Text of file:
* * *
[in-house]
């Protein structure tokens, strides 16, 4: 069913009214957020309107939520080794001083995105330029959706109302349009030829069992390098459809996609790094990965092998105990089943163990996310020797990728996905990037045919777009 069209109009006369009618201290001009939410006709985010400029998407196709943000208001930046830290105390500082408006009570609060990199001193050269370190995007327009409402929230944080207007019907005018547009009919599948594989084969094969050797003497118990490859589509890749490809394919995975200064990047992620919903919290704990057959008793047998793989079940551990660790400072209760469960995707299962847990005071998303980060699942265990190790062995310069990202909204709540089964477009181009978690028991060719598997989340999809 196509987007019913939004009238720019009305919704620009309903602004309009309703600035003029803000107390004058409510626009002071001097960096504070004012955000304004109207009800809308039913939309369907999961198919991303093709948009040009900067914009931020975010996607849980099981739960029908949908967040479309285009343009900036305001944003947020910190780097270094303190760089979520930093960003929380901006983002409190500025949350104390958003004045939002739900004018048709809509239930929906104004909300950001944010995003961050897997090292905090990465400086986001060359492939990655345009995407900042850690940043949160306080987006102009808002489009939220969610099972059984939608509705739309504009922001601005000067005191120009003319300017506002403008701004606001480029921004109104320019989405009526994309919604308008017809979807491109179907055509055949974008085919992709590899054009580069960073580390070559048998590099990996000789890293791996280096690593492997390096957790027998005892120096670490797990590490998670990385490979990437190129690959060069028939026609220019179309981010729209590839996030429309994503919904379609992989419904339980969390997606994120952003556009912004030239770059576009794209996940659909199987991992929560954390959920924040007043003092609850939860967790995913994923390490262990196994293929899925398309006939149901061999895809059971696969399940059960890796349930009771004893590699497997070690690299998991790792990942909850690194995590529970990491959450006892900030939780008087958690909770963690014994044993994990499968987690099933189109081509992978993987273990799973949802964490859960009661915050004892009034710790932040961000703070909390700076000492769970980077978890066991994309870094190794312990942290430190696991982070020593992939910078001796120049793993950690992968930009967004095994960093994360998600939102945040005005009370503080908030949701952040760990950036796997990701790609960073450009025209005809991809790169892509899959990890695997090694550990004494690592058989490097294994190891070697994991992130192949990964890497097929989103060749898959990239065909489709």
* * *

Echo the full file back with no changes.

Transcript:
[in-house]
């Protein structure tokens, strides 16, 4: 069913009214957020309107939520080794001083995105330029959706109302349009030829069992390098459809996609790094990965092998105990089943163990996310020797990728996905990037045919777009 069209109009006369009618201290001009939410006709985010400029998407196709943000208001930046830290105390500082408006009570609060990199001193050269370190995007327009409402929230944080207007019907005018547009009919599948594989084969094969050797003497118990490859589509890749490809394919995975200064990047992620919903919290704990057959008793047998793989079940551990660790400072209760469960995707299962847990005071998303980060699942265990190790062995310069990202909204709540089964477009181009978690028991060719598997989340999809 196509987007019913939004009238720019009305919704620009309903602004309009309703600035003029803000107390004058409510626009002071001097960096504070004012955000304004109207009800809308039913939309369907999961198919991303093709948009040009900067914009931020975010996607849980099981739960029908949908967040479309285009343009900036305001944003947020910190780097270094303190760089979520930093960003929380901006983002409190500025949350104390958003004045939002739900004018048709809509239930929906104004909300950001944010995003961050897997090292905090990465400086986001060359492939990655345009995407900042850690940043949160306080987006102009808002489009939220969610099972059984939608509705739309504009922001601005000067005191120009003319300017506002403008701004606001480029921004109104320019989405009526994309919604308008017809979807491109179907055509055949974008085919992709590899054009580069960073580390070559048998590099990996000789890293791996280096690593492997390096957790027998005892120096670490797990590490998670990385490979990437190129690959060069028939026609220019179309981010729209590839996030429309994503919904379609992989419904339980969390997606994120952003556009912004030239770059576009794209996940659909199987991992929560954390959920924040007043003092609850939860967790995913994923390490262990196994293929899925398309006939149901061999895809059971696969399940059960890796349930009771004893590699497997070690690299998991790792990942909850690194995590529970990491959450006892900030939780008087958690909770963690014994044993994990499968987690099933189109081509992978993987273990799973949802964490859960009661915050004892009034710790932040961000703070909390700076000492769970980077978890066991994309870094190794312990942290430190696991982070020593992939910078001796120049793993950690992968930009967004095994960093994360998600939102945040005005009370503080908030949701952040760990950036796997990701790609960073450009025209005809991809790169892509899959990890695997090694550990004494690592058989490097294994190891070697994991992130192949990964890497097929989103060749898959990239065909489709």